Local man wins first place in prestigious national contest with this photo
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RIGBY – Kirk Geisler has enjoyed taking pictures of wildlife for the last 15 years or so, but he never thought one of his photos would receive national attention.
Geisler submitted a photo he’d taken of a short-eared owl at Camas National Wildlife Refuge several years ago in a contest sponsored by the National Wildlife Federation.
He entered the contest in March and was informed last month that his photo took first place in one of eight categories.
“It’s a great achievement for me. I never really thought it would happen. I love to be out in nature. Most of the time I go by myself, but I love Camas Wildlife Refuge,” Geisler tells EastIdahoNews.com.
Geisler’s photo took first place in the bird category. The other seven categories included Mammals, Insects & Other Invertebrates, Underwater Wonders, People in Nature, Amphibians & Reptiles, Landscapes & Plants, and Youth. The prestigious contest drew more than 23,000 entries from across the globe. Geisler is one of 17 winners chosen among six countries and 10 states.
“They sent me an email saying I was in the top 40 of 23,000. That was in September. Then in October, they officially told me I had won in the bird division,” Geisler says.
Geisler wasn’t able to tell anyone the news for a month, prior to the release of National Wildlife Magazine’s latest issue in November. But now that word is out, he’s excited to tell people that his photo will be one of 50 on display at the American Association for the Advancement of Science in downtown Washington, D.C.
“The exhibit will feature 50 images from around the world that celebrate the power of wildlife photography and the role it can play in inspiring conservation,” Geisler’s invitation says.
The exhibit will run from Nov. 2019 through Feb. 2020. Geisler and his wife, Sally, have been invited to attend a reception and open house of the display on Nov. 20.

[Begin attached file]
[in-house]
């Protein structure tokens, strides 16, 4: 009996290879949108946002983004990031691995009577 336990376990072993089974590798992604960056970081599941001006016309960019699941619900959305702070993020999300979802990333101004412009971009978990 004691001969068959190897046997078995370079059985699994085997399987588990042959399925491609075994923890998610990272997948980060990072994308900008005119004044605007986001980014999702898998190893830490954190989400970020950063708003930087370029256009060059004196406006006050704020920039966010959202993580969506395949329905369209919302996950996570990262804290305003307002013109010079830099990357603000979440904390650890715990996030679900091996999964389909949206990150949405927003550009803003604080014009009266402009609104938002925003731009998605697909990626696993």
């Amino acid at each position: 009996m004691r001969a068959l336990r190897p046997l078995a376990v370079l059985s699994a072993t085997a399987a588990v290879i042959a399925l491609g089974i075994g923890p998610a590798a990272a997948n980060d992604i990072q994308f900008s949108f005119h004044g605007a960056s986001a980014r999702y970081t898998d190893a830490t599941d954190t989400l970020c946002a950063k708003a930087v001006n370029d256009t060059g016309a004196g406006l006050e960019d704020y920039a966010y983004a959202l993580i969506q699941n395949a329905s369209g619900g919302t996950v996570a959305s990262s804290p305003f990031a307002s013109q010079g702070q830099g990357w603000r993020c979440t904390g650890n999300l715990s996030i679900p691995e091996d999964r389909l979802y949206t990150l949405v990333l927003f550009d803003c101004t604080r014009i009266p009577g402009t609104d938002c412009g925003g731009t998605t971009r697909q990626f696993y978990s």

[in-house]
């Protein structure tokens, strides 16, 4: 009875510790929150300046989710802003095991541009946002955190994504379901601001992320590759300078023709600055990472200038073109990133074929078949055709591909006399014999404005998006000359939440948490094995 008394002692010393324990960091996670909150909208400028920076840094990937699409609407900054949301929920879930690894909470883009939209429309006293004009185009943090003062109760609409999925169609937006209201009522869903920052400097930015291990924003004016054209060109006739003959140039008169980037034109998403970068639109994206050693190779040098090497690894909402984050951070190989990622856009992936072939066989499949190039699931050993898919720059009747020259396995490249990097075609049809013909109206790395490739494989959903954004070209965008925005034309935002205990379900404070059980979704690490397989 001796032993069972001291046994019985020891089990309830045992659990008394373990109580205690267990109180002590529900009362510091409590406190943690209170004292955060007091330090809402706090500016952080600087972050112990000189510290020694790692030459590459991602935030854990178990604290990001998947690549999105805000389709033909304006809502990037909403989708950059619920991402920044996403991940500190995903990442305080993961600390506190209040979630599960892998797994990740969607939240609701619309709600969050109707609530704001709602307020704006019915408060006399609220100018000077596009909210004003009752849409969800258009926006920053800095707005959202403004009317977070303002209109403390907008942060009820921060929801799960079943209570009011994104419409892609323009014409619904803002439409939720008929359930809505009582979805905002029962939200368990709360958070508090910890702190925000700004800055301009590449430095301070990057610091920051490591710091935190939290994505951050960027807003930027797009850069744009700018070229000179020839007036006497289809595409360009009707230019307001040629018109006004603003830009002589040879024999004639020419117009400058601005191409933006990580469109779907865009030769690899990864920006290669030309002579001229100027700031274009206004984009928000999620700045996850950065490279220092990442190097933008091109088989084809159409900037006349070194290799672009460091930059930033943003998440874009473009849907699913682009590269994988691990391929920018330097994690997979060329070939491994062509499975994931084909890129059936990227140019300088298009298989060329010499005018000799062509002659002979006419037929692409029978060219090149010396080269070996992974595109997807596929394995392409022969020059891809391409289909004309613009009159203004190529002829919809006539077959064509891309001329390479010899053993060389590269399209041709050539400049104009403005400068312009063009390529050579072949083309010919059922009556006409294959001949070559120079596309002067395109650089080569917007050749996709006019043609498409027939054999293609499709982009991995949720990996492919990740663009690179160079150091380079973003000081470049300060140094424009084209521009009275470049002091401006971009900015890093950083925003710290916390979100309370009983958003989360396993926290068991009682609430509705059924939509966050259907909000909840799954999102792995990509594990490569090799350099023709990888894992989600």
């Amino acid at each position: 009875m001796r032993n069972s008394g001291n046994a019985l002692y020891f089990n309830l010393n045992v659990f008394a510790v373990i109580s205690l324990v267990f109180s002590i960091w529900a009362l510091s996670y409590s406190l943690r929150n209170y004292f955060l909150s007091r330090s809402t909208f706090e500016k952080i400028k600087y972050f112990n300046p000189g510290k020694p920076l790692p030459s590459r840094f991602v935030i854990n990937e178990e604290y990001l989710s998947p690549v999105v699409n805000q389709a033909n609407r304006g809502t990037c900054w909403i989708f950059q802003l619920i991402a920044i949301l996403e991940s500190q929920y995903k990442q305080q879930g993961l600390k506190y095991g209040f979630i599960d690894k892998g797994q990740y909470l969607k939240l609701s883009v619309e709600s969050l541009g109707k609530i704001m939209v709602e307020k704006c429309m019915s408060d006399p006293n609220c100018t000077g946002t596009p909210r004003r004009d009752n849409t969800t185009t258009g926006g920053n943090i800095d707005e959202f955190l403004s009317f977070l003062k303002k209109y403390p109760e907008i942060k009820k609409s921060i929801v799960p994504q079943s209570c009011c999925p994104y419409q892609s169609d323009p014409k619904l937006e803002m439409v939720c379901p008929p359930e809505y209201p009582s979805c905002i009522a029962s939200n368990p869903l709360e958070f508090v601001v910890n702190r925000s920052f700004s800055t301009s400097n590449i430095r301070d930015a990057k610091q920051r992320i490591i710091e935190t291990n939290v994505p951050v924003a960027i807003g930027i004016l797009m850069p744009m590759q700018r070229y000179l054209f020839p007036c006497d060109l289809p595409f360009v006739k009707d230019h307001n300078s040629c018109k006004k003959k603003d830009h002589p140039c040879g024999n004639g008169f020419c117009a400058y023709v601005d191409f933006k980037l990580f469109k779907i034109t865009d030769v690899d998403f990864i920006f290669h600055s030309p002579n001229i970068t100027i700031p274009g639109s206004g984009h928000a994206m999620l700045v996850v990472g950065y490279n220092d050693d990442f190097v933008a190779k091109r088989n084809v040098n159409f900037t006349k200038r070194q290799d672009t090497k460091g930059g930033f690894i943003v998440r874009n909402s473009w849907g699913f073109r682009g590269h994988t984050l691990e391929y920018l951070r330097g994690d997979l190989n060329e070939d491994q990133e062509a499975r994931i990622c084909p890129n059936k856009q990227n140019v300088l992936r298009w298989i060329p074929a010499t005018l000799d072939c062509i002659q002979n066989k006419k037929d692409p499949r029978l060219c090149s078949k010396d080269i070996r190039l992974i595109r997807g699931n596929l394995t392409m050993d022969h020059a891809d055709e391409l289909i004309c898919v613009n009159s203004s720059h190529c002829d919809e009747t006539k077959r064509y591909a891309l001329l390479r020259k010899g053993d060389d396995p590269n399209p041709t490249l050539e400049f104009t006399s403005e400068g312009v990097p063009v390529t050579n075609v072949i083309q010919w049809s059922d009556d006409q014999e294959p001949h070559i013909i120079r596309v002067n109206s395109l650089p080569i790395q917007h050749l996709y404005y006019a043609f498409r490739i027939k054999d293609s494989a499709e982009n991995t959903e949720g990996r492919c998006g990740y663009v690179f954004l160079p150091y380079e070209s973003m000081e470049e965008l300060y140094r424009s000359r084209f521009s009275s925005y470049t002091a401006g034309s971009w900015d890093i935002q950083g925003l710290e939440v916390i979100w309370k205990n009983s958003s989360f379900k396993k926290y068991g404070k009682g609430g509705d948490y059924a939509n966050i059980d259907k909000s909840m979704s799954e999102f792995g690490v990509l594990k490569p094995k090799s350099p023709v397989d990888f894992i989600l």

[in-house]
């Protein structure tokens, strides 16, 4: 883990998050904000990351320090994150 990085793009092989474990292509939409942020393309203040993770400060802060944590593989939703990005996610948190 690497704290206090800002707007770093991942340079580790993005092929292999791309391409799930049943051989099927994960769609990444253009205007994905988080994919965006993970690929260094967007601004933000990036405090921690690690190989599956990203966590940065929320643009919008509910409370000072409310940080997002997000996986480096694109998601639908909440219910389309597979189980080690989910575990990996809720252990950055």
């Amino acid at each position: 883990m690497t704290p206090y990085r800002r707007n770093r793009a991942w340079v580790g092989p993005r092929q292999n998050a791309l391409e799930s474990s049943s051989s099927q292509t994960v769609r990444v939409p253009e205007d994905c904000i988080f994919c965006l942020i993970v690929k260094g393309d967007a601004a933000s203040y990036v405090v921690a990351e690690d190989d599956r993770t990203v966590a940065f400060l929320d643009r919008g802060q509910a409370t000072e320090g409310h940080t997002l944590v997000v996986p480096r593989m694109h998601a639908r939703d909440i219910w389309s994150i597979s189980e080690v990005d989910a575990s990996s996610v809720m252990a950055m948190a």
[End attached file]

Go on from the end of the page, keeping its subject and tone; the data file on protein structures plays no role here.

“Each winning photograph tells a moving story that reminds us of the wonders of nature and why we must fight to protect it,” National Wildlife Magazine Editor-in-chief Lisa Moore says in a news release. “We appreciate wildlife photographers who devote their time and talent to creating beautiful images ethically made in the wild. They can help us all feel a profound connection to the creatures who so desperately need our help to survive.”
In addition to having his work on display in Washinton, D.C., Geisler was also awarded $500. He also entered the photo into the annual Beehive Federal Credit Union calendar contest. The photo will be featured in their calendar next year. Copies of the calendar will be available at any Beehive Branch around Thanksgiving.
Geisler works as a supervisor at Artco in Rexburg. Photography has become a hobby for him over the years, and he particularly enjoys capturing wildlife and landscapes.
“I love Camas Wildlife Refuge,” Geisler says. “It’s an amazing place to go and see nature without people hunting. It’s a reserve, so you know it’s safe there and you can get pretty close.”
Geisler sells many of his photos to various stock agencies and posts many of them on Flickr and Facebook.
The 2019 National Wildlife Photo Contest is the National Wildlife Federation’s 48th annual contest. The 49th annual contest begins in January and is open to anyone. More information will be posted on their website as the date gets closer.